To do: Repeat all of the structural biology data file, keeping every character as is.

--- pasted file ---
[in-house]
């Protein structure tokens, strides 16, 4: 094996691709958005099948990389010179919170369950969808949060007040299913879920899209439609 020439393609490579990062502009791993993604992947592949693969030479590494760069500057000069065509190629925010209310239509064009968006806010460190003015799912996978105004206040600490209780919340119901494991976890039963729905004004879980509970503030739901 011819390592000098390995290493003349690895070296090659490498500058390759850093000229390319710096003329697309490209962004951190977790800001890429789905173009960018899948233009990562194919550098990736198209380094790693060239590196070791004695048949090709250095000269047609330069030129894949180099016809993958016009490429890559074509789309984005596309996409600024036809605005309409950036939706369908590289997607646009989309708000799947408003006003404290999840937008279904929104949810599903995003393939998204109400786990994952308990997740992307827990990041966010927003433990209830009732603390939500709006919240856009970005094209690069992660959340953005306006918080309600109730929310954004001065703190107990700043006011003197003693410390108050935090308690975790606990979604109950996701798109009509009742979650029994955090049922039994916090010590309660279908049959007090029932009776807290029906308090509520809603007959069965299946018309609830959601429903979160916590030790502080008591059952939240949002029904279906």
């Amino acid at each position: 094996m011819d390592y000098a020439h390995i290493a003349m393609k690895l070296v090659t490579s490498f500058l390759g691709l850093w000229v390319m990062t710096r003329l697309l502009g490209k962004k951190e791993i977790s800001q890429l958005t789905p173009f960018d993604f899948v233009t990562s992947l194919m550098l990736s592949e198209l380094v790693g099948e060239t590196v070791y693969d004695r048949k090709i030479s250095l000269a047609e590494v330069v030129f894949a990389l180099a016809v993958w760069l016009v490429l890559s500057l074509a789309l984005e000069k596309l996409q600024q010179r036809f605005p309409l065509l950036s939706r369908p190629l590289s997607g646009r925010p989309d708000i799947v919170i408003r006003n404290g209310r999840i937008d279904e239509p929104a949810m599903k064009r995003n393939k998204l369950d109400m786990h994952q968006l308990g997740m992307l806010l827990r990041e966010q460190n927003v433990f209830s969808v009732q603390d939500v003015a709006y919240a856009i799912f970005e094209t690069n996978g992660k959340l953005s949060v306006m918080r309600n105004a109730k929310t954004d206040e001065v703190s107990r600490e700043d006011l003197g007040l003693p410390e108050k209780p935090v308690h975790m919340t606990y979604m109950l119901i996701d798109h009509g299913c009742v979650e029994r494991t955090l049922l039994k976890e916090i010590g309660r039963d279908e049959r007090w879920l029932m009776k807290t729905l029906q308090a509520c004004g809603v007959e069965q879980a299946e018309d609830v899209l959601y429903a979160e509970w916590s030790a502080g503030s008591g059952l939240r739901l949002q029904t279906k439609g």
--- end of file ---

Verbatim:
[in-house]
């Protein structure tokens, strides 16, 4: 094996691709958005099948990389010179919170369950969808949060007040299913879920899209439609 020439393609490579990062502009791993993604992947592949693969030479590494760069500057000069065509190629925010209310239509064009968006806010460190003015799912996978105004206040600490209780919340119901494991976890039963729905004004879980509970503030739901 011819390592000098390995290493003349690895070296090659490498500058390759850093000229390319710096003329697309490209962004951190977790800001890429789905173009960018899948233009990562194919550098990736198209380094790693060239590196070791004695048949090709250095000269047609330069030129894949180099016809993958016009490429890559074509789309984005596309996409600024036809605005309409950036939706369908590289997607646009989309708000799947408003006003404290999840937008279904929104949810599903995003393939998204109400786990994952308990997740992307827990990041966010927003433990209830009732603390939500709006919240856009970005094209690069992660959340953005306006918080309600109730929310954004001065703190107990700043006011003197003693410390108050935090308690975790606990979604109950996701798109009509009742979650029994955090049922039994916090010590309660279908049959007090029932009776807290029906308090509520809603007959069965299946018309609830959601429903979160916590030790502080008591059952939240949002029904279906």
């Amino acid at each position: 094996m011819d390592y000098a020439h390995i290493a003349m393609k690895l070296v090659t490579s490498f500058l390759g691709l850093w000229v390319m990062t710096r003329l697309l502009g490209k962004k951190e791993i977790s800001q890429l958005t789905p173009f960018d993604f899948v233009t990562s992947l194919m550098l990736s592949e198209l380094v790693g099948e060239t590196v070791y693969d004695r048949k090709i030479s250095l000269a047609e590494v330069v030129f894949a990389l180099a016809v993958w760069l016009v490429l890559s500057l074509a789309l984005e000069k596309l996409q600024q010179r036809f605005p309409l065509l950036s939706r369908p190629l590289s997607g646009r925010p989309d708000i799947v919170i408003r006003n404290g209310r999840i937008d279904e239509p929104a949810m599903k064009r995003n393939k998204l369950d109400m786990h994952q968006l308990g997740m992307l806010l827990r990041e966010q460190n927003v433990f209830s969808v009732q603390d939500v003015a709006y919240a856009i799912f970005e094209t690069n996978g992660k959340l953005s949060v306006m918080r309600n105004a109730k929310t954004d206040e001065v703190s107990r600490e700043d006011l003197g007040l003693p410390e108050k209780p935090v308690h975790m919340t606990y979604m109950l119901i996701d798109h009509g299913c009742v979650e029994r494991t955090l049922l039994k976890e916090i010590g309660r039963d279908e049959r007090w879920l029932m009776k807290t729905l029906q308090a509520c004004g809603v007959e069965q879980a299946e018309d609830v899209l959601y429903a979160e509970w916590s030790a502080g503030s008591g059952l939240r739901l949002q029904t279906k439609g």